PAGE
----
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Changing the System and Ourselves: What We’re Doing Differently with the Food and Farm Initiative

Posted by: Janet McLaughlin on 6/15/2016

I’ve just returned from the National Farm to Cafeteria conference, an inspiring gathering of over 1,000 changemakers in Madison, Wisconsin, where I was invited to share how the Vermont Community Foundation is supporting farm to school in our state. People from across the country are noticing Vermont’s success in creating strong, equitable farm-to-school programs, and our Vermont partners credit the Food and Farm Initiative’s unique approach as a key factor in their progress. 

We created the Food and Farm Initiative in 2012 as our first “Big Impact” initiative. We wanted to challenge ourselves, our partners, and our fundholders to go deep together on an issue of critical importance to the future of Vermont. We wanted to change the system that was keeping all Vermonters from enjoying the benefits of a healthy local food system.

A recent article in the Stanford Social Innovation Review defines “systems change” as “a fundamental change in policies, processes, relationships, and power structures, as well as deeply held values and norms.” That is big, heady stuff. As a funder, we needed to figure out our role in helping facilitate this kind of work. We had to challenge ourselves to step off of well-worn paths, adjusting our own practices, policies, and norms to respond to the needs of our partners. To change the system, we first had to change ourselves:

  • We implemented a more transparent proposal process for the Food and Farm Initiative. We bring together applicants for a group conversation soon after the Request for Proposals is issued. Grantseekers share what projects they are planning to propose, and then they work together to align (or even combine) their proposals and ensure that their efforts can build upon one another’s work. This helped move some of the decision-making away from Community Foundation staff and into the hands of the grantees as they planned their projects and proposals from a more informed position. 
  • We extended our grant period. Systems change work doesn’t lend itself to 12-month increments. We agreed to renew funding for organizations and projects for up to five years, rather than one or two. And, in the middle of the Initiative, we extended our grant period to 18 months both to increase the time partners had to complete their projects and to reduce the administrative burden of proposal creation and reporting.
  • We flexed our grant cycles in response to new circumstances. We completely changed the timing of one grant cycle to allow a critical project to be completed before new projects were chosen. We provided support to the Vermont Farm to School Network to undertake a collaborative systems mapping and strategic planning process. An initial effort to self-organize in the first year of initiative didn’t get the job done; the Network realized they needed a skilled facilitator to get to the heart of matter, to draw out people’s priorities and beliefs, develop a shared goal, and build consensus on the highest priority levers of change. We adjusted the timing of Food and Farm Initiative grants so that projects aligned with the Network’s collaboratively developed top priorities.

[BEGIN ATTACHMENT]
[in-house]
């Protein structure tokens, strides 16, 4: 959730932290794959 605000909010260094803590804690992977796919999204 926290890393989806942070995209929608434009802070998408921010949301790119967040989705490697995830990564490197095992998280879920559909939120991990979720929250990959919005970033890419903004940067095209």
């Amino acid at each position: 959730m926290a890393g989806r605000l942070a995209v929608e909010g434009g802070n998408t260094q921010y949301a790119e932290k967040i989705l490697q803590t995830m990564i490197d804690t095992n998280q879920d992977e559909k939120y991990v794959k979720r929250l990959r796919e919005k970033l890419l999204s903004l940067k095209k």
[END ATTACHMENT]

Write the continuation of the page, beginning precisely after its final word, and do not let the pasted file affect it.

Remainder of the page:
• We invested in the capacity of our grantees. Creating systems change requires that organizations and staff have the time to build relationships and develop their collaborative skill sets. Early on, we recognized the need to build a common language and understanding of success, so we provided grantees with coaching on Results-Based Accountability. We’ve made grants that support “communities of practice” and provided consultants on strategic planning, marketing, and business development to our grantees. We need strong and flexible organizations that will be able to take the long view required for systems change.
  • We convened grantees as each successive Request for Proposals was developed and after grants were awarded. We provided space for sharing so that grantees could build upon and learn from each other’s projects, so they could receive and provide support to fellow grantees, and so we, as Community Foundation staff, could identify additional ways to be helpful beyond the grant funds. 

Now, we see and feel these changes paying off. The Farm to School Network has moved from a loose learning network to an action-oriented collaborative, tackling projects designed to spur innovation in supplying local foods to schools and creating school policies that both fight hunger and support farmers. We see each partner using their unique strengths and talents to contribute to the coordinated effort to support our local food system, with one group leading on research, another on developing markets, and another still on educational materials. We see state-level groups transferring their expertise to farms and schools through local nonprofit partners. The system is beginning to change. 

And with the changing system, we’re seeing results in our communities. More kids are getting healthy local food at schools, farmers are selling more food to their neighbors and throughout the state, and more Vermonters are seeing Vermont-grown or raised food as their own. Stay tuned for future blog posts where I’ll dive into each of these points!    

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